Test (biology)

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Biologists call test the hard shell of some sphaerical marine animals, notably sea urchins and microorganisms such as testate foraminiferans, and sometimes radiolarians and testate amoebae.

Origin of the word

In an anatomical context, the word "test" is not linked to the empirical definition of "Test (assessment)" : the first one comes from the Latin "testa" (which means a rounded bowl, amphora or bottle), and the latter one from "testis", related to the idea of testimony.

The anatomical "test" is hence comprised in the same etymological field as "testicle", which also refers to the idea of a small, rounded bottle. It also gave the word for "head" in most roman languages (French tête, Italian testa...).


The test is a skeletal structure, made of hard material such as calcium carbonate, silica, chitin or composite materials. As such, it allows the protection of the internal organs and the attachment of soft flesh.

In sea urchins

Test of a sea urchin.

The test of sea urchins is made of calcium carbonate, strengthened by a framework of calcite monocristals, in a characteristic "stereomic" structure. These two ingredients provide sea urchins with a great solidity and a moderate weight, as well as the capacity to regenerate the mesh from the cuticle. According to a 2012 study,[1] the skelettal structures of sea urchins consist in "92% of bricks of calcite monocristals (conferring solidity and hardness) and 8 % of a "mortar" of amorphous lime (allowing flexibility and lightness). This lime is constituted itself of 99,9 % of calcium carbonate, with 0,1 % only of structure proteins, which make sea urchins animals with an extremely mineralized skeleton (which also explains their excellent conservation as fossiles).[1]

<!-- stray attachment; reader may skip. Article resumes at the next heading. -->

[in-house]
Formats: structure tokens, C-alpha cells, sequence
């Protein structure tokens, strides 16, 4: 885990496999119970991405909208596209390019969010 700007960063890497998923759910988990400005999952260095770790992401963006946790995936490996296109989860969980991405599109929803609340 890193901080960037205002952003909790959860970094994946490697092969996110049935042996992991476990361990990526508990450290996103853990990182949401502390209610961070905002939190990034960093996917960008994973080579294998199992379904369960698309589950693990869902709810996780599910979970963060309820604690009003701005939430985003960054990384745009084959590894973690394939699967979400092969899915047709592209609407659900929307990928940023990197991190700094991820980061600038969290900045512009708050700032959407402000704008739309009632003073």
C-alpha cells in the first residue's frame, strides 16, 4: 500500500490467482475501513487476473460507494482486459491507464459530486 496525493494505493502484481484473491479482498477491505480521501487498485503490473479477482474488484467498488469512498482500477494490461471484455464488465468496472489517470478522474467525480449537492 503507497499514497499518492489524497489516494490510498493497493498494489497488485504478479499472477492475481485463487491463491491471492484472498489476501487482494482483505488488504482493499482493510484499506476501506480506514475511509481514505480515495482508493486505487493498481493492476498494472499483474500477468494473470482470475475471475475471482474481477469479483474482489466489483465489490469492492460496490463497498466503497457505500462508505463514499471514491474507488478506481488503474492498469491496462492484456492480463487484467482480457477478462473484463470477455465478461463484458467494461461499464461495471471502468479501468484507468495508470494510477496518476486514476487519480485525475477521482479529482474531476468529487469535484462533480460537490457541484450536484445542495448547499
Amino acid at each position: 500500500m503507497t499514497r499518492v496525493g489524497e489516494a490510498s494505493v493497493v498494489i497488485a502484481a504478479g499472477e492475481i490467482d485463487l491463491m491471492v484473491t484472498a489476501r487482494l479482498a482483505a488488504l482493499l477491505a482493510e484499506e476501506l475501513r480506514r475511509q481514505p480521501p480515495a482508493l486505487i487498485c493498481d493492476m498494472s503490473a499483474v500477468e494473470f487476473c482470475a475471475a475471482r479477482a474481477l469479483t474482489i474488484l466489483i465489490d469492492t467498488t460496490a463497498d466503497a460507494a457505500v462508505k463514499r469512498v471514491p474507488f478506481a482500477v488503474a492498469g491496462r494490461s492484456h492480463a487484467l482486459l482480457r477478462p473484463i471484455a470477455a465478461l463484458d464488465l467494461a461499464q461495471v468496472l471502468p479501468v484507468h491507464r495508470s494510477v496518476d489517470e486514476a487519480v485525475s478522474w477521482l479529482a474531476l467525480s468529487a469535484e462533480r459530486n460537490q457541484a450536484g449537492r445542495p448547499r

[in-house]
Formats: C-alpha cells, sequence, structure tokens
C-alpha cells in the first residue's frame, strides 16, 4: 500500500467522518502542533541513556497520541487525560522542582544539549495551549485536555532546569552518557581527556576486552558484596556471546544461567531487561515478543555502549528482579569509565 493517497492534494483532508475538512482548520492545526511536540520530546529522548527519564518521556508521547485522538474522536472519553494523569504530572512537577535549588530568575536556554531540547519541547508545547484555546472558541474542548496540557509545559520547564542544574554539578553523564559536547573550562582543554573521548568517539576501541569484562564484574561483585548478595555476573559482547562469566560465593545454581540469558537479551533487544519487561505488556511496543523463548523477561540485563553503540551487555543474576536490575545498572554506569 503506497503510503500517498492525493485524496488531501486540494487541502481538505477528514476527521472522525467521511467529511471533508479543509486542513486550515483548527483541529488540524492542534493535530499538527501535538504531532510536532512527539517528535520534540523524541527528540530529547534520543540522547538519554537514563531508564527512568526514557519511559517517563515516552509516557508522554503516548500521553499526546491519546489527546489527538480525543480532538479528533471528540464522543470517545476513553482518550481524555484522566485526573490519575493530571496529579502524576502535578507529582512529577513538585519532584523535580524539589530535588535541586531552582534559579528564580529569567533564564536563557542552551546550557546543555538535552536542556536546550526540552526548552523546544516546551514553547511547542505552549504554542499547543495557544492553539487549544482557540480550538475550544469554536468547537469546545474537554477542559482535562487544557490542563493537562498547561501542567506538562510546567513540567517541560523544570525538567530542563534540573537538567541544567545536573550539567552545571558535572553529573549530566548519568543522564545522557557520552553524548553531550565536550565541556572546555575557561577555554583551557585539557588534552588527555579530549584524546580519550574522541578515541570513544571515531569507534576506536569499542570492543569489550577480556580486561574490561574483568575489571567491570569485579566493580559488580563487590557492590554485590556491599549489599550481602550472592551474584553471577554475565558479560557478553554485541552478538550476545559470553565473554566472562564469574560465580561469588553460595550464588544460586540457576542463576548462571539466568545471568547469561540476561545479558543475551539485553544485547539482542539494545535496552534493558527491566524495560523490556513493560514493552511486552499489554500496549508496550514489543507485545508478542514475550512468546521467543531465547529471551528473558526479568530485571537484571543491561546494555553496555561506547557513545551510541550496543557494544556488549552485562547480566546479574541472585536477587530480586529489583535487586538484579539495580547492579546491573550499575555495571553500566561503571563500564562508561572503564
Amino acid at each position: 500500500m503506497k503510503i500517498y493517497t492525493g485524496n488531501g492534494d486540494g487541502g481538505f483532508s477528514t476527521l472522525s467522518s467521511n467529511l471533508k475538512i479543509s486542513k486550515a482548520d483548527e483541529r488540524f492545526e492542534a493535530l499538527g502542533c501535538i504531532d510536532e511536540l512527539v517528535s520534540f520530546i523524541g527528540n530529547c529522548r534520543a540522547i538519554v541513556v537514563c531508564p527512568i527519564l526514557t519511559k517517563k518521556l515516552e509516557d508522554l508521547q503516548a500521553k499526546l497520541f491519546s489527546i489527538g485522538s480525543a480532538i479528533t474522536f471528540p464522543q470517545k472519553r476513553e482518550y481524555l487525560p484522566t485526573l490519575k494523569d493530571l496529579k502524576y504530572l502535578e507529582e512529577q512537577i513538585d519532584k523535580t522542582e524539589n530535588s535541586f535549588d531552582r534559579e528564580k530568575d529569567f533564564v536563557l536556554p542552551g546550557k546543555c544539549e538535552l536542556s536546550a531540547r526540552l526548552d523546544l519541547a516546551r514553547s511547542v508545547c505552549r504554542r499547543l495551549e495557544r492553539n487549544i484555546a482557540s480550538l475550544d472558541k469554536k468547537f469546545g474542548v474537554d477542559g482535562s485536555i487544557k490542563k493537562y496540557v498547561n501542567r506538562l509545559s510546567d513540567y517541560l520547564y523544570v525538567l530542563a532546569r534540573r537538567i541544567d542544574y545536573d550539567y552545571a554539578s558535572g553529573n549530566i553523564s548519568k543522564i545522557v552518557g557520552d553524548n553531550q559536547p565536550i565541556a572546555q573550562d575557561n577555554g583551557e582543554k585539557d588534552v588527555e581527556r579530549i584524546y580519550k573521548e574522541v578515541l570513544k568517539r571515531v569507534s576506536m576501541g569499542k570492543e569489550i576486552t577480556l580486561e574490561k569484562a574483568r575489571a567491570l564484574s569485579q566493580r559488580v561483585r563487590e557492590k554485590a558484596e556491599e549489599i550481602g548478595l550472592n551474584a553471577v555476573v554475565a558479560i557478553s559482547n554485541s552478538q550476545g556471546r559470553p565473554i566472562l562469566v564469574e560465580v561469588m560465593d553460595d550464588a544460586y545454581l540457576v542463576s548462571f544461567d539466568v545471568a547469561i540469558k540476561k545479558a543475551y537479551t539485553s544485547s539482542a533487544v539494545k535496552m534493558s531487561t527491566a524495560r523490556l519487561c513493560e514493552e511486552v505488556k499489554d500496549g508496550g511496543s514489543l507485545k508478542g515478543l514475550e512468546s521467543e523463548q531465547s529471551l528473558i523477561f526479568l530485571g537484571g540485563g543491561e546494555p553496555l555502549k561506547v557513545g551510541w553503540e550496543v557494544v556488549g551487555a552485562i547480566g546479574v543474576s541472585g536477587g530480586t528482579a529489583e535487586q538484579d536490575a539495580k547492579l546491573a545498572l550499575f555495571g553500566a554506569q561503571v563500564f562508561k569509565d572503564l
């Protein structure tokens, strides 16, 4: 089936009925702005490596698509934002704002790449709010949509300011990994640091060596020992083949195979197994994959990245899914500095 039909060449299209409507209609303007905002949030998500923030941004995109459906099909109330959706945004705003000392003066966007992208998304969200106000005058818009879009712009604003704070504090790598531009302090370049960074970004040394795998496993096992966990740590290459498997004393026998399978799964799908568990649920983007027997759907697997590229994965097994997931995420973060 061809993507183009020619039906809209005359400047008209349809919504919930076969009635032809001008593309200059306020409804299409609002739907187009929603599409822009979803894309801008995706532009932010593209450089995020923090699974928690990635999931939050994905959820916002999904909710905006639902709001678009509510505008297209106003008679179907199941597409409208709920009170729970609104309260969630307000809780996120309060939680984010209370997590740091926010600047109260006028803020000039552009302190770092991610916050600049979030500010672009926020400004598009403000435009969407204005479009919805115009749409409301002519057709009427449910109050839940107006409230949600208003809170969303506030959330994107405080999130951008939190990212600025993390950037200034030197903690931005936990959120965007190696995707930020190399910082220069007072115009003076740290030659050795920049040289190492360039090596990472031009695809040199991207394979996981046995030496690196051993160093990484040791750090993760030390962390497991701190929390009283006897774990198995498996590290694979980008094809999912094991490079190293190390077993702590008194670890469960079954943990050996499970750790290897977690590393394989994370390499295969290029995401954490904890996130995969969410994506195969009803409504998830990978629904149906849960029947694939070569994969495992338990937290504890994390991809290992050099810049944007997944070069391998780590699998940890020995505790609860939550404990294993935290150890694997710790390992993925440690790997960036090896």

In foraminiferans

Foraminiferan tests.

The test of foraminiferan initially consists of gradually mineralized organic matter, but also sometimes exogenous agglomerated particles (in particular for species living in the sediment or in great depth). It can be of many types, like agglutinated (exogenous agglomerate), microgranular (with calcite grains), porcelain-like (smooth calcite) or hyalin (lens). Foraminiferans develops by building new rooms in their test. These are arranged according to a geometry particular to each species: they can be rectilinear, curved, rolled up or cyclic, and every time uniserial or multiserial. These organizational types can also be mixed, or even more complex. Miliolids have a particular arrangement. The surface of the test can be smooth or covered of streak, of ribs, of reticulate patterns, tubers, spines...

In ascidians

In ascidians the sheath is sometimes called test as well, and is composed largely of a pafticular type of cellulose historically termed "tunicine". From 1845 (when this was discovered by Schmidt) until 1958 (when cellulose fibres were found in mammalian connective tissue), ascidians were believed to be the only animals that synthesised cellulose.[2]

Other terms

On a strictly scientific point of view, the term "test" should be restricted to the hard shell protecting sea urchins and foraminiferans. For sessile echinoderms (like crinoids, but also many fossile groups such as cistoids or blastoids), the correct word is "theca". For diatomea, the term in use is "frustule", and for radiolarians it should be "capsule". The more common word "shell" is used for mollusks, arthropods and turtles (even if the latter ones belong to the order "Testudines").


  1. 1.0 1.1 Lua error in Module:Citation/CS1/Identifiers at line 47: attempt to index field 'wikibase' (a nil value).
  2. Endean, The Test of the Ascidian, Phallusia mammillata, Quarterly Journal of Microscopical Science, Vol. 102, part 1, pp. 107-117, 1961.

See also